• 16        Promising  Practices   Oxy  Practices   Recommendations  Prevention  Programming  Mandatory  sexual  assault  prevention  program  that  effectively  establishes  community  norms  (that  challenge  wider  rape  culture  norms)  when  students  first  arrive  on  campus.  Oxy  provides  sexual  assault  programming  during  Orientation,  but  these  programs  tend  to  value  entertainment  over  substance,  reinforce  heteronormativity,  sometimes  include  rape  jokes,  sometimes  engage  in  victim-­‐blaming,  and  universally  do  not  establish  or  shift  campus  norms.    Oxy  should  provide  mandatory  sexual  assault  prevention  programming  that  effectively  establishes  community  norms  (that  challenge  wider  rape  culture  norms)  during  Orientation  that  is  serious,  professional,  and  has  established  results.    Annual  mandatory  sexual  assault  prevention  programming  for  all  students.  Oxy  does  not  require  annual  sexual  assault  prevention  programming.  Oxy  should  provide  mandatory  sexual  assault  prevention  programming  for  all  students  every  year.  Support  and  funding  for  on-­‐going  programming  that  reinforces  campus  sexual  cultural  norms  that  includes…  Oxy  does  not  allocate  sufficient  funding  for  on-­‐going  programming  that  effectively  establishes  and  maintains  healthy  campus  sexual  culture.  Oxy  should  provide  adequate,  permanent  funding  for  programming  that  effectively  establishes  and  maintains  healthy  campus  sexual  culture.  …  a  focus  on  perpetrators.   Oxy  programming  does  not  adequately  focus  on  this.  Oxy  programming  should  focus  more  on  sexual  perpetrators  as  the  source  of  the  problem.  …  a  focus  on  empowering  bystanders  to  intervene.  Project  SAFE  provides  bystander  training,  but  mandatory  programming  does  not  adequately  focus  on  this.    Oxy  programming  should  focus  more  on  bystanders  to  empower  them  to  intervene.  …  information  on  the  incidence  and  prevalence  of  sexual  assault.  Oxy  students  have  very  little  knowledge  about  the  incidence  and  prevalence  of  sexual  assault  on  campus.  Oxy  programming  should  do  a  much  better  job  of  educating  students  about  the  campus  rape  epidemic  more  generally,  and  the  incidence  and  prevalence  of  sexual  assault  at  Oxy  (both  reported  and  unreported).  …  challenging  rape  myths  and  sex-­‐role  stereotypes.  Programming  rarely  addresses  these  issues.   Oxy  programming  should  focus  more  on  challenging  rape  myths  and  sex-­‐role  stereotypes.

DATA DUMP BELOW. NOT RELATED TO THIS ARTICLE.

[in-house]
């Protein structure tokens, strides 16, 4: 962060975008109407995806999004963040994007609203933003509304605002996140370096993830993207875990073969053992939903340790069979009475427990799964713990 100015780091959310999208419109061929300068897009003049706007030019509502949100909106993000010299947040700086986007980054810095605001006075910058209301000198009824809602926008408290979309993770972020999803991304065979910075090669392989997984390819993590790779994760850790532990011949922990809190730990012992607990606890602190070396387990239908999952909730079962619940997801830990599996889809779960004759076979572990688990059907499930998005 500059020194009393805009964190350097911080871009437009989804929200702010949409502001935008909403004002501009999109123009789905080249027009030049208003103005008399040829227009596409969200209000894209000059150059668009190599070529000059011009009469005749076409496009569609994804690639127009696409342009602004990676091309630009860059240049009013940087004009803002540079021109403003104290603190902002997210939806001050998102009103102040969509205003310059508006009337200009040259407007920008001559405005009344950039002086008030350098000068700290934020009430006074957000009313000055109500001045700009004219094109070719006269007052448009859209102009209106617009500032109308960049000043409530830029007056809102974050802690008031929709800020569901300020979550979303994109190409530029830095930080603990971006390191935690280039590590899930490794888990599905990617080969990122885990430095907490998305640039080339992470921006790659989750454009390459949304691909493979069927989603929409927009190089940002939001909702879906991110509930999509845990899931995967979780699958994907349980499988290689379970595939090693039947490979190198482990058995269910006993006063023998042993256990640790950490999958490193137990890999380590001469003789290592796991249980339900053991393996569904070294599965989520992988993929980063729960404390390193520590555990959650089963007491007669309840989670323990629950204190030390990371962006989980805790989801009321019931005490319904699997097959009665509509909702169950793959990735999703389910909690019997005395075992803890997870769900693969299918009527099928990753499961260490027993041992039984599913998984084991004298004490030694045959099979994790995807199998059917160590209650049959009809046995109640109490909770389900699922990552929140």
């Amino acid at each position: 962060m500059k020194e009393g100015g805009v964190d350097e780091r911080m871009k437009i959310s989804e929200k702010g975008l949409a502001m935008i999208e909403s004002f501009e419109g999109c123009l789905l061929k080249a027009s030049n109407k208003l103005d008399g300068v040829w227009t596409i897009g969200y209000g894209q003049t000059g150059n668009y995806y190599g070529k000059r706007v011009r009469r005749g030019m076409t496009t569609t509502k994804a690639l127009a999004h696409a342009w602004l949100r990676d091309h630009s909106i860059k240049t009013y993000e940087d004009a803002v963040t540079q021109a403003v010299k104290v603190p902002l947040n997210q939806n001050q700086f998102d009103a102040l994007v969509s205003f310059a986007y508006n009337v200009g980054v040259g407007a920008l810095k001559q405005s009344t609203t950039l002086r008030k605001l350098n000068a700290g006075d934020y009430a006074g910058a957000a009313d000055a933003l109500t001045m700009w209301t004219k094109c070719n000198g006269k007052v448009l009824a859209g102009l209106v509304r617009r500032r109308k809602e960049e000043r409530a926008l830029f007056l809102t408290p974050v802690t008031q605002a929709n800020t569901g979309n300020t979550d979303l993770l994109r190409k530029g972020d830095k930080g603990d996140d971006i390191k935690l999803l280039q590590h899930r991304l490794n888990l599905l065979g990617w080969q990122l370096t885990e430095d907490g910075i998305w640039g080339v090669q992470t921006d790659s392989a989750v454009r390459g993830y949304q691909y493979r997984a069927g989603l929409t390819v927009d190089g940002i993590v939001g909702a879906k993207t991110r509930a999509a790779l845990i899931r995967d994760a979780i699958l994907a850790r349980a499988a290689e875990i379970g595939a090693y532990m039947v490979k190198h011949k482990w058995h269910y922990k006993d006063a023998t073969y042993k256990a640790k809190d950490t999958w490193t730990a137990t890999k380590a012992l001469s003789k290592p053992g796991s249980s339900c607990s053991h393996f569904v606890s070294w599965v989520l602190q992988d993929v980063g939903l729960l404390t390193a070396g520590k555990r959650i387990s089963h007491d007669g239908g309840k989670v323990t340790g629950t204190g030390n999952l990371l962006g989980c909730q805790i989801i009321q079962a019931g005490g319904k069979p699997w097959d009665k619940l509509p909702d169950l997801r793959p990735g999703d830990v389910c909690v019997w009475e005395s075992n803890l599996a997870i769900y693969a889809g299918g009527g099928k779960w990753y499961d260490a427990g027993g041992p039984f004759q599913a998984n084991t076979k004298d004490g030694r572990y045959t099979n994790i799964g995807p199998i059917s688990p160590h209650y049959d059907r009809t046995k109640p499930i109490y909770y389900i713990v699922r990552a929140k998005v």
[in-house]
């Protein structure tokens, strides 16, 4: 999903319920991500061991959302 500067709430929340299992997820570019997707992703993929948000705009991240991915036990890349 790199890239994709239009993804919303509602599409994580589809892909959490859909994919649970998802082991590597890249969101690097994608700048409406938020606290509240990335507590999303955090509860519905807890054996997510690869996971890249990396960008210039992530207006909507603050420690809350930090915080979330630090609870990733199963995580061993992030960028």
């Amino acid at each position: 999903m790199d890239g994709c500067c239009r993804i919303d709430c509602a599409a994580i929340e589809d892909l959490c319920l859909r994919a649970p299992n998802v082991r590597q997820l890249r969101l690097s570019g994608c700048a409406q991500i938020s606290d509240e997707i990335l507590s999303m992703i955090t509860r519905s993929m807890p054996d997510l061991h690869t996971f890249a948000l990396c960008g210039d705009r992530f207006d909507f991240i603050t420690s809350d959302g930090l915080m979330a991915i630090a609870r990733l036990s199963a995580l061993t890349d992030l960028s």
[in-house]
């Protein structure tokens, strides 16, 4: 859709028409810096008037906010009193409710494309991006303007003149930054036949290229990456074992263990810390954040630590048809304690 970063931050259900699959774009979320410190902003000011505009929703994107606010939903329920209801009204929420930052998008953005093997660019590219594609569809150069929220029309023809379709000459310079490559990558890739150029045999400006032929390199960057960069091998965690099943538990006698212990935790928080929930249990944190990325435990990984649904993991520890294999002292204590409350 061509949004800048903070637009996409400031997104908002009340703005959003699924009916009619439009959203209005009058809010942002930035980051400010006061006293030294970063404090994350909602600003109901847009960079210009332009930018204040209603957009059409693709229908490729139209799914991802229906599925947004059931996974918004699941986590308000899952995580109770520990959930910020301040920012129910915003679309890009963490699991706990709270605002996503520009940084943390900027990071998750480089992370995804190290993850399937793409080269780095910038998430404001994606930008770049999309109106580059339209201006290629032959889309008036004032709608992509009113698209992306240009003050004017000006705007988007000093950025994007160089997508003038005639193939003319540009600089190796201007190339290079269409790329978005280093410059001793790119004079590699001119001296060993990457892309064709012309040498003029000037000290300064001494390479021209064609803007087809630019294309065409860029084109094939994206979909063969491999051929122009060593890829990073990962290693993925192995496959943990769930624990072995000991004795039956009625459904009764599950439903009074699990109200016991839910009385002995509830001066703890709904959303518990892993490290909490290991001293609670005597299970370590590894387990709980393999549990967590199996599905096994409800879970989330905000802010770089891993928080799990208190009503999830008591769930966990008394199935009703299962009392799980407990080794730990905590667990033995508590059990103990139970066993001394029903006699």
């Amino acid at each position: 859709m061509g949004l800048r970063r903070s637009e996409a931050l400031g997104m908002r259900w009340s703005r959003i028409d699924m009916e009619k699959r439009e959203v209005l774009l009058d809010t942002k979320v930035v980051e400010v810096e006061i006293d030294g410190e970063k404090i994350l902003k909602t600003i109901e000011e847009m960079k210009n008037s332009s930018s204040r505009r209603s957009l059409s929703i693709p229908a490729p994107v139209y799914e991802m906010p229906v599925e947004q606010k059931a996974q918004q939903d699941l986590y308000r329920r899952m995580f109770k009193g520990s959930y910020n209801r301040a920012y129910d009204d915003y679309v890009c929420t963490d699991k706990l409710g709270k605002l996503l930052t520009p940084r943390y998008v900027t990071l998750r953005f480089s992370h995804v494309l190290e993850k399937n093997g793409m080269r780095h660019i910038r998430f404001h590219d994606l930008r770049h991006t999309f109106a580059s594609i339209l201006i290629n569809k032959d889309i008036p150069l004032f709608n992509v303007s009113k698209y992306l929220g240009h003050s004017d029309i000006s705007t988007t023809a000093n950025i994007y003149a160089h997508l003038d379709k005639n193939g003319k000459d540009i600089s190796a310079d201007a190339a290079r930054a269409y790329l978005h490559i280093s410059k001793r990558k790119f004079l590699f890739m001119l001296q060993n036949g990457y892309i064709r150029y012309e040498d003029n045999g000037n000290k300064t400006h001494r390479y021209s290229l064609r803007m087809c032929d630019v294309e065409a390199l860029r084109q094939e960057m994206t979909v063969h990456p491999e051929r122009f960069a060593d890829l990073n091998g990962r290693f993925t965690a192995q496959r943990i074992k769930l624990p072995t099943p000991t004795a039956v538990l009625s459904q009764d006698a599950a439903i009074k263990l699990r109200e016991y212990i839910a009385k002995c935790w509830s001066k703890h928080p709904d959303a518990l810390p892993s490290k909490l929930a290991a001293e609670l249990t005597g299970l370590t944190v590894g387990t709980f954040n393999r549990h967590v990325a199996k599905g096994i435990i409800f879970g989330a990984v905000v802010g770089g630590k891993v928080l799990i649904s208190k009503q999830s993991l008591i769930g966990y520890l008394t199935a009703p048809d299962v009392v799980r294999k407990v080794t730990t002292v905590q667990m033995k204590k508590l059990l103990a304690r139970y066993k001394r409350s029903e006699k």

• 17    …  increases  empathy  for  rape  survivors  and  provides  information  on  the  effects  of  rape.  Programming  rarely  focuses  on  the  experience  of  survivors  and  the  effects  of  sexual  assault.  Oxy  programming  should  focus  more  on  the  experience  of  survivors  and  the  mental  health,  physical  health,  economic,  academic,  and  other  effects  of  sexual  assault  on  survivors.  …  lists  of  survivor  resources.   Students  do  not  regularly  receive  lists  of  survivor  resources.  Oxy  should  regularly  distribute  lists  of  victim  resources  (both  on-­‐  and  off-­‐campus)  at  mandatory  sexual  assault  programming.  …  healthy  relationship  programs.   Oxy  does  not  provide  such  programming.   Oxy  should  provide  programming  that  educates  students  about  healthy  relationships.  …  eroticizing  verbal  consent.   Oxy  provides  programs  that  focus  on  this  theme,  but  it  is  not  a  central  theme  of  programming.  Oxy  should  make  erotizicing  verbal  sexual  consent  a  central  theme  of  mandatory  annual  programming  to  shift  sexual  culture.  …  a  focus  on  pleasurable  sex.   Oxy  does  provide  programming  on  pleasurable  sex.  Oxy  practices  meet  standard.  …  comprehensive  sex  education.   Oxy  does  not  provide  comprehensive  sex  education.  Oxy  should  provide  comprehensive  sex  education  courses  to  students  during  mandatory  annual  programming  (and  not  assume  that  students  already  have  this  knowledge).    Social  events  that  provides  students  alternative  options  to  hook-­‐up  culture.  Oxy  does  provide  weekly  movie  nights,  RA  programming,  programs  in  The  Cooler,  and  other  programs  that  are  alternatives  to  hook-­‐up  culture,  but  these  programs  are  not  branded  as  “cool”  or  promoted  as  well  as  hook-­‐up  events.  Oxy  does  provide  alternatives  to  hook-­‐up  culture,  but  these  programs  could  be  “cooler”  and  promoted  more.  A  red  cup  policy  would  improve  the  “cool”  factor  of  non  hook-­‐up  culture  events.  Banning  of  programs  that  eroticize  gender  imbalance  (e.g.,  dances  with  themes  that  implicitly  or  explicitly  promote  sex  roles  stereotypes).  Oxy  not  only  allows  programs  that  eroticize  gender  imbalance,  the  college  funds  such  programs  (e.g.,  the  Stoplight  Dance).    Oxy  should  ban  (and  not  fund)  concerts,  performers,  dances,  and  other  events  that  eroticize  gender  imbalance,  and  should  make  an  effort  to  bring  conscious  artists  to  campus.